The idea that geographical factors and specifics of space and place have a bearing on the development of the economic, finance, finance control, accounting and auditing, has attracted research and discussion within Economic Geography and Human Geography (Relph E, 1976, Tuan Y, 1976, Soja E.W., 1985, Lefebvre H, 1991, Entrikin J, 1991, Casey E, 1993, Leyshon 1995, Leyshon A, 1997, Sack R.D., 1997, Leyshon A, 1998, Casey E, 2001, Hall S, 2010, Ek R, 2010, French, Leyshon, Wainwright, 2011, (Leyshon A, 2011, French S, Leyshon A, 2012, Ek R, & Mekonnen T, 2013, Corvellec, H, Ed., 2013), Sociology of Accounting and Auditing (Power, M, 1997, Schwndt T, 2007, Justesen and Mouritsen, Jan, 2011), Human Geography of Law (Blacksell, Watkins, Economides, 1986, Braverman I, Blomley N, Delaney D, Kedar A, 2013), yet the questions how particularities of space and place impact auditor independence, auditor ethics and audit quality, is quite novel and less investigated systematically within the areas of Auditing Research, Human Geography and Management Services Research.
The issues of auditor independence, auditor competence, ethics and audit quality, in particular, within the area of auditing research, has been insufficiently attentive to space and place, both in terms of processes and effects.
Audit follows the money flow and topology of financialization. The multidimensionality of the phenomena of auditor independence and the bearer actor or agent, the auditor could be placed within the manifold of “financializing space” (French S, Leyshon A, Wainwright T, 2011, 805) and “spacing financialization” (French S, Leyshon A, Wainwright T, 2011, 809).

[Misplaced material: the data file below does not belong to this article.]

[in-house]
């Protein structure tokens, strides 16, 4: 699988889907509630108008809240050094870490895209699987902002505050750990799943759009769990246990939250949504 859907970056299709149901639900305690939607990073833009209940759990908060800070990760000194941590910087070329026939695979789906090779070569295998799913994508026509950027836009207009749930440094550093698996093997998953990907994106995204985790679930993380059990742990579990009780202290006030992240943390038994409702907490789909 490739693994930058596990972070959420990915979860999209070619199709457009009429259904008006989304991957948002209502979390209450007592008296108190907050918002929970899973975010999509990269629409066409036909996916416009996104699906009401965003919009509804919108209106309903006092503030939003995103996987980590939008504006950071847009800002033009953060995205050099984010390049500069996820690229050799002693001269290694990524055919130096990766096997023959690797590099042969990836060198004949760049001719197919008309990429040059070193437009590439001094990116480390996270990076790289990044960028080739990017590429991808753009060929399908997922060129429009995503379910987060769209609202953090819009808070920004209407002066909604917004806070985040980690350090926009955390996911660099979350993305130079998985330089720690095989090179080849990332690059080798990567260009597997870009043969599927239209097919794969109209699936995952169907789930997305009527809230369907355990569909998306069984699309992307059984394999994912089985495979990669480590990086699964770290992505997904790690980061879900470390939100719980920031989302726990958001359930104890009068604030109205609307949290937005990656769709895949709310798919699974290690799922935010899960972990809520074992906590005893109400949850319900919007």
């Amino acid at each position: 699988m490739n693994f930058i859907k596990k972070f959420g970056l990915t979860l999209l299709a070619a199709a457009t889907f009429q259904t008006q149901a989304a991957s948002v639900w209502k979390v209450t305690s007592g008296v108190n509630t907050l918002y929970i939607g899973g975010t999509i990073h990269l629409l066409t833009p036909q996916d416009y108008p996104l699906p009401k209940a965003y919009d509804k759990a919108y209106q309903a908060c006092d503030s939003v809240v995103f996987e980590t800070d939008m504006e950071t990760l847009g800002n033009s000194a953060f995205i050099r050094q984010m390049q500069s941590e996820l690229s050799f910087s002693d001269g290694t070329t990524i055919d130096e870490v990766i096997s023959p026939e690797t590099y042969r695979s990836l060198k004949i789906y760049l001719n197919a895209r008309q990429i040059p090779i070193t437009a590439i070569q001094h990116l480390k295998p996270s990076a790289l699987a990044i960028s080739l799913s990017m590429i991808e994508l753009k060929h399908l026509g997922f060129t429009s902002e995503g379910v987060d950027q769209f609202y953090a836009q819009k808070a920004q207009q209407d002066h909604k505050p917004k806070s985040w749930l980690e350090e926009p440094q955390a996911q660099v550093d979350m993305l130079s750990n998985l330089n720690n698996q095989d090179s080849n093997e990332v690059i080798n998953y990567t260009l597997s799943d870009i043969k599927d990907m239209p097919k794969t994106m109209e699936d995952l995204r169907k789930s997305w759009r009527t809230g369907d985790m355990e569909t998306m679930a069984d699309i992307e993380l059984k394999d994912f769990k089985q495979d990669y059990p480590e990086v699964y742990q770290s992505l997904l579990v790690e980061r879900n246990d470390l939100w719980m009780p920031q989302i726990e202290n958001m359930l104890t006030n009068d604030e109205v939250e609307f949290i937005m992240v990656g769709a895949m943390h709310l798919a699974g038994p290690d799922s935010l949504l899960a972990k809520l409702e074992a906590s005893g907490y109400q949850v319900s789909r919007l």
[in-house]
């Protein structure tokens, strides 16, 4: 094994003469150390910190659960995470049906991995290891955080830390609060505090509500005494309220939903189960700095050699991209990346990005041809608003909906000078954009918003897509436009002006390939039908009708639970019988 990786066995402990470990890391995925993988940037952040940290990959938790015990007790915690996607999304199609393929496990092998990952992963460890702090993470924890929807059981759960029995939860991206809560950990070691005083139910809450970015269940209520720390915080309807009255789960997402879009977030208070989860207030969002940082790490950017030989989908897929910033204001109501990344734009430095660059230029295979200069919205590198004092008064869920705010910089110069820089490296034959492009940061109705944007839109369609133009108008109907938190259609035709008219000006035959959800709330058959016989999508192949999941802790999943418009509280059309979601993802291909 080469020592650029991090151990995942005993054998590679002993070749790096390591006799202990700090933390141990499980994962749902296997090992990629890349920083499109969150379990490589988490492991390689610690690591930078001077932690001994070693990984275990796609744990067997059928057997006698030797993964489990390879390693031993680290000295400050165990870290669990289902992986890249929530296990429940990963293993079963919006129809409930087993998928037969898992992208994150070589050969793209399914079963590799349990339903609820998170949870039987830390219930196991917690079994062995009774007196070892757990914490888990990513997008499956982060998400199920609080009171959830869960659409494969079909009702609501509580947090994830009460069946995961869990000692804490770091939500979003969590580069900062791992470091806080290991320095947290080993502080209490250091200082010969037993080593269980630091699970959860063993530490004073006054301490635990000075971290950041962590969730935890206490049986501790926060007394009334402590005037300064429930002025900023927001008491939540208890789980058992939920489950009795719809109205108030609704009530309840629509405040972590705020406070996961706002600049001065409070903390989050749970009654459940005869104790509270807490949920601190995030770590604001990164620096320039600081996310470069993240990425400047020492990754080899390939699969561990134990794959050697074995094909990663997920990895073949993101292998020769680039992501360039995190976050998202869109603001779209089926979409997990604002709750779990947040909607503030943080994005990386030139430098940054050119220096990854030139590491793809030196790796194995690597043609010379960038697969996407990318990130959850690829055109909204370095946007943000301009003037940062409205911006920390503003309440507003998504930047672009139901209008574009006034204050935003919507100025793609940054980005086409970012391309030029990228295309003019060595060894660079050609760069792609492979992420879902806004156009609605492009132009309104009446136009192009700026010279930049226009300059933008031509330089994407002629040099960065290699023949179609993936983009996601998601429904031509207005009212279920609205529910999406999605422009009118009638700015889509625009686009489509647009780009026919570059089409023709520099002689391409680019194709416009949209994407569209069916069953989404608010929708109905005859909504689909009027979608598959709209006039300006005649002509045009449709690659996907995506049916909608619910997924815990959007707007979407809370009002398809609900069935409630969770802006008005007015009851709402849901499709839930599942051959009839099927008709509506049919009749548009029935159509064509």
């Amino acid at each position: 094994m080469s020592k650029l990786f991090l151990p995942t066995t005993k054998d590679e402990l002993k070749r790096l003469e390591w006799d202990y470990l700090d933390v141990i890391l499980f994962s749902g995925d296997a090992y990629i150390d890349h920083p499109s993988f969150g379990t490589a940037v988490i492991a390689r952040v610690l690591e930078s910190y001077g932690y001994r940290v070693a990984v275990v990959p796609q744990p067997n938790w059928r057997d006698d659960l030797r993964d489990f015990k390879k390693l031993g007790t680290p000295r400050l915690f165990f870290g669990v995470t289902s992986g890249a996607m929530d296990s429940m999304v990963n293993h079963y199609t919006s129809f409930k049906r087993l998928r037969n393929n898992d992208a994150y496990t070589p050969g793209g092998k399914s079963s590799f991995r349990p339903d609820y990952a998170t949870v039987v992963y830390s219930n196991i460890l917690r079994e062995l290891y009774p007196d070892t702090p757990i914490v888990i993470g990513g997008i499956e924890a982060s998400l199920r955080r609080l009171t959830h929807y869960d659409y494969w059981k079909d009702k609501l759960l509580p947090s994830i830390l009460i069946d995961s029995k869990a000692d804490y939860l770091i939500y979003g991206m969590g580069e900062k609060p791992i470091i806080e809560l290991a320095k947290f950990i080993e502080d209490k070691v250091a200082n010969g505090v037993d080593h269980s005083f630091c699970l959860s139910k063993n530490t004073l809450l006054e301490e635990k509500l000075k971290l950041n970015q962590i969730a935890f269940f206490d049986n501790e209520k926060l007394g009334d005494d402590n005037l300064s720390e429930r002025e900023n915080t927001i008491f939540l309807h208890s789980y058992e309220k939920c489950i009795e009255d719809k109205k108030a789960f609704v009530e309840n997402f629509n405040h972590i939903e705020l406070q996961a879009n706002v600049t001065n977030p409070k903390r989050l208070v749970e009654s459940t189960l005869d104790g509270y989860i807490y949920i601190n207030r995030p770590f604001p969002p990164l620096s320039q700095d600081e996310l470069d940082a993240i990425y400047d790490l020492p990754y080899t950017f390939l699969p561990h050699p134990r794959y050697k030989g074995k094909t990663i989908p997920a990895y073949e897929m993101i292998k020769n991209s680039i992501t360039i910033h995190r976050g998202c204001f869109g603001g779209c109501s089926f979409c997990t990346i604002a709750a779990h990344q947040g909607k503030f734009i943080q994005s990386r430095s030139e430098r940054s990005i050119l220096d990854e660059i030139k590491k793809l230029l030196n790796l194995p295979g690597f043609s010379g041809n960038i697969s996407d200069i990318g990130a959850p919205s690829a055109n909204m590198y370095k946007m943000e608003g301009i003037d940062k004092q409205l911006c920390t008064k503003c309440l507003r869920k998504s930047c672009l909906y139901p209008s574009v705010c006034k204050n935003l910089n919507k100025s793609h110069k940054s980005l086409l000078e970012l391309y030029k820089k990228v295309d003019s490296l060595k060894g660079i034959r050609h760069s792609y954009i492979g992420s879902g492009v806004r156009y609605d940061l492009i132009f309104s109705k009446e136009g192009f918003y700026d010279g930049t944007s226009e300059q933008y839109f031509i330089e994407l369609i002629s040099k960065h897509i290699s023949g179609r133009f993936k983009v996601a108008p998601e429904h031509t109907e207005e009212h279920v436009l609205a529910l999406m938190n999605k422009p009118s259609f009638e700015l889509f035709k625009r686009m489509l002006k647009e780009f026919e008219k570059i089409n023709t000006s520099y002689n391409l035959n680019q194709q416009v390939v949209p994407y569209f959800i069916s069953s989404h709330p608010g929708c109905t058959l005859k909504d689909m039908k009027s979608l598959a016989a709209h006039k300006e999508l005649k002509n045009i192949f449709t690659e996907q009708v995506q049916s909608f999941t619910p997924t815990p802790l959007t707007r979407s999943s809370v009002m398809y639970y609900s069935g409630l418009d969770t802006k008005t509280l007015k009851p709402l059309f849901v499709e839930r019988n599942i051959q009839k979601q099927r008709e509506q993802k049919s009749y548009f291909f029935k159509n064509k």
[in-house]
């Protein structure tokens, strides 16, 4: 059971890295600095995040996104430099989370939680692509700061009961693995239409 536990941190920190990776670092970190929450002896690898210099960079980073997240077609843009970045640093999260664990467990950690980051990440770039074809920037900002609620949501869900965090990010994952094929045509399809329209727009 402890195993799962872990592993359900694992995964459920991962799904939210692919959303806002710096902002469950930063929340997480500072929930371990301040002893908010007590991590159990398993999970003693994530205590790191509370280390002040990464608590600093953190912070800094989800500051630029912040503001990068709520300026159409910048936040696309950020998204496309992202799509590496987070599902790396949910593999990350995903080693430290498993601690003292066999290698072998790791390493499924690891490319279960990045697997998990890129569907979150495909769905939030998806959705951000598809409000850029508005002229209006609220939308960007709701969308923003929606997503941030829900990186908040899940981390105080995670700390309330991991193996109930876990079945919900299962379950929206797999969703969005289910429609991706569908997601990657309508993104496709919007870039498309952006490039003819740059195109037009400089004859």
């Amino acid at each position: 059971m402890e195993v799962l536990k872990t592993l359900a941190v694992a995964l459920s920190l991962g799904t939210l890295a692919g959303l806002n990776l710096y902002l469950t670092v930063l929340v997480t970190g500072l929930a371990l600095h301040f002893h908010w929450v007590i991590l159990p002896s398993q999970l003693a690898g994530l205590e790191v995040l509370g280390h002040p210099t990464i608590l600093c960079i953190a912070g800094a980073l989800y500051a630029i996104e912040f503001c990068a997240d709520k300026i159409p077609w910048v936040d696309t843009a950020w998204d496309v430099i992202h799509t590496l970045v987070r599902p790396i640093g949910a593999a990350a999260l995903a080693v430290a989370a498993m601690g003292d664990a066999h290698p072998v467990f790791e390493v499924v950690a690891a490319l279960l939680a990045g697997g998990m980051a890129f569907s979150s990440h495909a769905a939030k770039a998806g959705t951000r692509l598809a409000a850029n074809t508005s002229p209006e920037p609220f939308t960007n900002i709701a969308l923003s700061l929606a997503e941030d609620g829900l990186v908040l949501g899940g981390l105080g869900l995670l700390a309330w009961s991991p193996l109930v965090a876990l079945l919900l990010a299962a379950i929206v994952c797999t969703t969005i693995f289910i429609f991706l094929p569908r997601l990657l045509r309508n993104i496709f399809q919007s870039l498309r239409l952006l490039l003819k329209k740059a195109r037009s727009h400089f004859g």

The conclusion made by Shaun French, Andrew Leyshon, and Thomas Wainwright in their paper Financializing space, spacing financialization, about how current research in “financialization’ is still unaffected by geographical studies of space and place. (French, Leyshon, Wainwright, 2011), seems as conclusion relevant also to the audit and auditing research.
Discussing “financial ecologies’, French, Leyshon, Wainwright states that “fiancialization is profoundly spatial phenomenon, because it describes the search for a fiancialized spatial-temporal fix (es) for the crisis tendencies of Anglo-American capitalism.” (French, Leyshon, Wainwright, 2011, p.800). Within the area of human geography, French, Leyshon, Wainwright offers deep discussion on “financialization of everyday life’, “fiancializing space’, “spacing finacialization’.
The term and the concept of “financialization’ was coined by social scientists from a diverse range of disciplinary background to envelope the meaning and phenomena of the new social change from the period of 2007—2009 crisis. French, Leyshon, Wainwright, examines the geographies at which fiancialization is concerned to have agency and impact, addressing the space of nation state, the corporation, the households and individuals, as well as other spaces and regions within the geographical registers.